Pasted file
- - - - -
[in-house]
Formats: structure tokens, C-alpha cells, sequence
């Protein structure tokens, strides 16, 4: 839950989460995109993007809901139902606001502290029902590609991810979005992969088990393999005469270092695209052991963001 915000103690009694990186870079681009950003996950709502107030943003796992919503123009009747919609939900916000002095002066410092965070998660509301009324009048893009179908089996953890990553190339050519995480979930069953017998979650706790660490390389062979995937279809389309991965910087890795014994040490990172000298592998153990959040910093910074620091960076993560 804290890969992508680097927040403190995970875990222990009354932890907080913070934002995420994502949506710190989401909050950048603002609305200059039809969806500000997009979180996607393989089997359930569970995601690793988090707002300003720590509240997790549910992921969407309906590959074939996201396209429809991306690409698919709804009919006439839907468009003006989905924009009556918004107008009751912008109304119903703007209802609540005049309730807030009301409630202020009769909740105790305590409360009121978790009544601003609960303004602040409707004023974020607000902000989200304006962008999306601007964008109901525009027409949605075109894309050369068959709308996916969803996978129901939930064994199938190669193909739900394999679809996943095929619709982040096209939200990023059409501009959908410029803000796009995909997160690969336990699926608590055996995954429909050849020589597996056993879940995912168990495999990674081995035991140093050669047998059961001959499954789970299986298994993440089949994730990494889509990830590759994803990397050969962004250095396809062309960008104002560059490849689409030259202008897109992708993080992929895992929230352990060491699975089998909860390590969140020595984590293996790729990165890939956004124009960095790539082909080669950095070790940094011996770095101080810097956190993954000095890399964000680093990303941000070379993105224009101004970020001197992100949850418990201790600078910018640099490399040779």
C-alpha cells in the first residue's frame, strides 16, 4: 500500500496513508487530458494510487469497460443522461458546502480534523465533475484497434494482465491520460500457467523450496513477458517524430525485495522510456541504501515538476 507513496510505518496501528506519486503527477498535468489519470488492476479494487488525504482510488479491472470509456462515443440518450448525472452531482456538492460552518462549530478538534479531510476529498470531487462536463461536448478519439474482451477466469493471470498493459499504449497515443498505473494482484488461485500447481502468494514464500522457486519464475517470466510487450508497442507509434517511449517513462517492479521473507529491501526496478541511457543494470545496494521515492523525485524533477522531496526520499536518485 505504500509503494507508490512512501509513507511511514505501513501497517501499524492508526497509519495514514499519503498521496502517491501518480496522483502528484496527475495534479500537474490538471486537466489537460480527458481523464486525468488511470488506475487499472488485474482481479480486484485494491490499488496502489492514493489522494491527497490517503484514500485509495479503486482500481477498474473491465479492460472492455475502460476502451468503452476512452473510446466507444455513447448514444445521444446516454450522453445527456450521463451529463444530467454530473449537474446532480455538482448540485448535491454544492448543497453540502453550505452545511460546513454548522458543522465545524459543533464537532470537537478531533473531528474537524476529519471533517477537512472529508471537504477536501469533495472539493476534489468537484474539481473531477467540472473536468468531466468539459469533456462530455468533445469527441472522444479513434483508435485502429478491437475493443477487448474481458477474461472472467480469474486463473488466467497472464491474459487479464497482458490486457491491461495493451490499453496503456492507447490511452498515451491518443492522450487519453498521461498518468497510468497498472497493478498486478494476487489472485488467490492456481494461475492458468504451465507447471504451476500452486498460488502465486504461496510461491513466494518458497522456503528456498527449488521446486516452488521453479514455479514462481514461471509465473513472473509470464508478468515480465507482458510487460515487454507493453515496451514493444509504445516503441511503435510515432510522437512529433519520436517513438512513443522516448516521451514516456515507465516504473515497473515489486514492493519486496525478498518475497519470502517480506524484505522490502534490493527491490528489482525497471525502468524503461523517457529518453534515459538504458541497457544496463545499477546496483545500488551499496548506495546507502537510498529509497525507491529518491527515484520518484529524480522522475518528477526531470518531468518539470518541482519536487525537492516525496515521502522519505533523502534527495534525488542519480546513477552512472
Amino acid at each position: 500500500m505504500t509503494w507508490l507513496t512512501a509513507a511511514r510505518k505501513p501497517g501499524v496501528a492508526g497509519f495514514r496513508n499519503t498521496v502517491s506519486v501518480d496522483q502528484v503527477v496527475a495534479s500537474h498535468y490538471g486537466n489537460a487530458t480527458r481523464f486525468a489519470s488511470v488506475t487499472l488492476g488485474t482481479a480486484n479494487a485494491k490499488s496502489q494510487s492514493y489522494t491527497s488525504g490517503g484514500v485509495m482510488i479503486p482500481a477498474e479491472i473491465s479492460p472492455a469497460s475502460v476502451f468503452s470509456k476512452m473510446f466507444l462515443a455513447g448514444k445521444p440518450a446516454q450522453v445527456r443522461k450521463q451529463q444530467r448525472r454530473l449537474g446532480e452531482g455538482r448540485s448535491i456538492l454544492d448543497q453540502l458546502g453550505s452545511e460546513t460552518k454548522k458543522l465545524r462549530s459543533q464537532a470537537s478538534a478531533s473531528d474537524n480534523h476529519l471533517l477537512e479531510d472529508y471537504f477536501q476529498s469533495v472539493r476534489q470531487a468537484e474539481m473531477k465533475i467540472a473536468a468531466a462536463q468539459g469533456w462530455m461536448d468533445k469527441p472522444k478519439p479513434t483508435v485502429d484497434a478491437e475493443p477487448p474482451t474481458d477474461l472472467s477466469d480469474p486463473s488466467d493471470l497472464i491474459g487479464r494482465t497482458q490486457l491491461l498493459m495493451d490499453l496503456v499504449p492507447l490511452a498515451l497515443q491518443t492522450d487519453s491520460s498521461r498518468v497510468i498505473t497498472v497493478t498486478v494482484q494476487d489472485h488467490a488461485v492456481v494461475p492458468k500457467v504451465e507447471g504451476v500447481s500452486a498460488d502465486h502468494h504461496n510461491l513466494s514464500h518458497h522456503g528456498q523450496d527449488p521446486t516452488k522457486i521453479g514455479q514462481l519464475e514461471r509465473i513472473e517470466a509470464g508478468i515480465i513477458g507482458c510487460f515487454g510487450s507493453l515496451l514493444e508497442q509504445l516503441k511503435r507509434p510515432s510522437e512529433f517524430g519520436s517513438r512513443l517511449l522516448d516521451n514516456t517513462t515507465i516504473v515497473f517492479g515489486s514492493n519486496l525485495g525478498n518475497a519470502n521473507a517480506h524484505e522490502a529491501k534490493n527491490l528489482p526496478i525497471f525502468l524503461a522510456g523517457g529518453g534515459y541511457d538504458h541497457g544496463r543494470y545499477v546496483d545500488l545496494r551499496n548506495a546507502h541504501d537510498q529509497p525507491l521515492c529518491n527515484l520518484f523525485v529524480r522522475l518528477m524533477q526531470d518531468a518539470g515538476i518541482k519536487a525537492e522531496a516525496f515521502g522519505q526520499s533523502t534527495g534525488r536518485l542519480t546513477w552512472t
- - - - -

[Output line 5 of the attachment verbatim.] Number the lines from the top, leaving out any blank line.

Amino acid at each position: 500500500m505504500t509503494w507508490l507513496t512512501a509513507a511511514r510505518k505501513p501497517g501499524v496501528a492508526g497509519f495514514r496513508n499519503t498521496v502517491s506519486v501518480d496522483q502528484v503527477v496527475a495534479s500537474h498535468y490538471g486537466n489537460a487530458t480527458r481523464f486525468a489519470s488511470v488506475t487499472l488492476g488485474t482481479a480486484n479494487a485494491k490499488s496502489q494510487s492514493y489522494t491527497s488525504g490517503g484514500v485509495m482510488i479503486p482500481a477498474e479491472i473491465s479492460p472492455a469497460s475502460v476502451f468503452s470509456k476512452m473510446f466507444l462515443a455513447g448514444k445521444p440518450a446516454q450522453v445527456r443522461k450521463q451529463q444530467r448525472r454530473l449537474g446532480e452531482g455538482r448540485s448535491i456538492l454544492d448543497q453540502l458546502g453550505s452545511e460546513t460552518k454548522k458543522l465545524r462549530s459543533q464537532a470537537s478538534a478531533s473531528d474537524n480534523h476529519l471533517l477537512e479531510d472529508y471537504f477536501q476529498s469533495v472539493r476534489q470531487a468537484e474539481m473531477k465533475i467540472a473536468a468531466a462536463q468539459g469533456w462530455m461536448d468533445k469527441p472522444k478519439p479513434t483508435v485502429d484497434a478491437e475493443p477487448p474482451t474481458d477474461l472472467s477466469d480469474p486463473s488466467d493471470l497472464i491474459g487479464r494482465t497482458q490486457l491491461l498493459m495493451d490499453l496503456v499504449p492507447l490511452a498515451l497515443q491518443t492522450d487519453s491520460s498521461r498518468v497510468i498505473t497498472v497493478t498486478v494482484q494476487d489472485h488467490a488461485v492456481v494461475p492458468k500457467v504451465e507447471g504451476v500447481s500452486a498460488d502465486h502468494h504461496n510461491l513466494s514464500h518458497h522456503g528456498q523450496d527449488p521446486t516452488k522457486i521453479g514455479q514462481l519464475e514461471r509465473i513472473e517470466a509470464g508478468i515480465i513477458g507482458c510487460f515487454g510487450s507493453l515496451l514493444e508497442q509504445l516503441k511503435r507509434p510515432s510522437e512529433f517524430g519520436s517513438r512513443l517511449l522516448d516521451n514516456t517513462t515507465i516504473v515497473f517492479g515489486s514492493n519486496l525485495g525478498n518475497a519470502n521473507a517480506h524484505e522490502a529491501k534490493n527491490l528489482p526496478i525497471f525502468l524503461a522510456g523517457g529518453g534515459y541511457d538504458h541497457g544496463r543494470y545499477v546496483d545500488l545496494r551499496n548506495a546507502h541504501d537510498q529509497p525507491l521515492c529518491n527515484l520518484f523525485v529524480r522522475l518528477m524533477q526531470d518531468a518539470g515538476i518541482k519536487a525537492e522531496a516525496f515521502g522519505q526520499s533523502t534527495g534525488r536518485l542519480t546513477w552512472t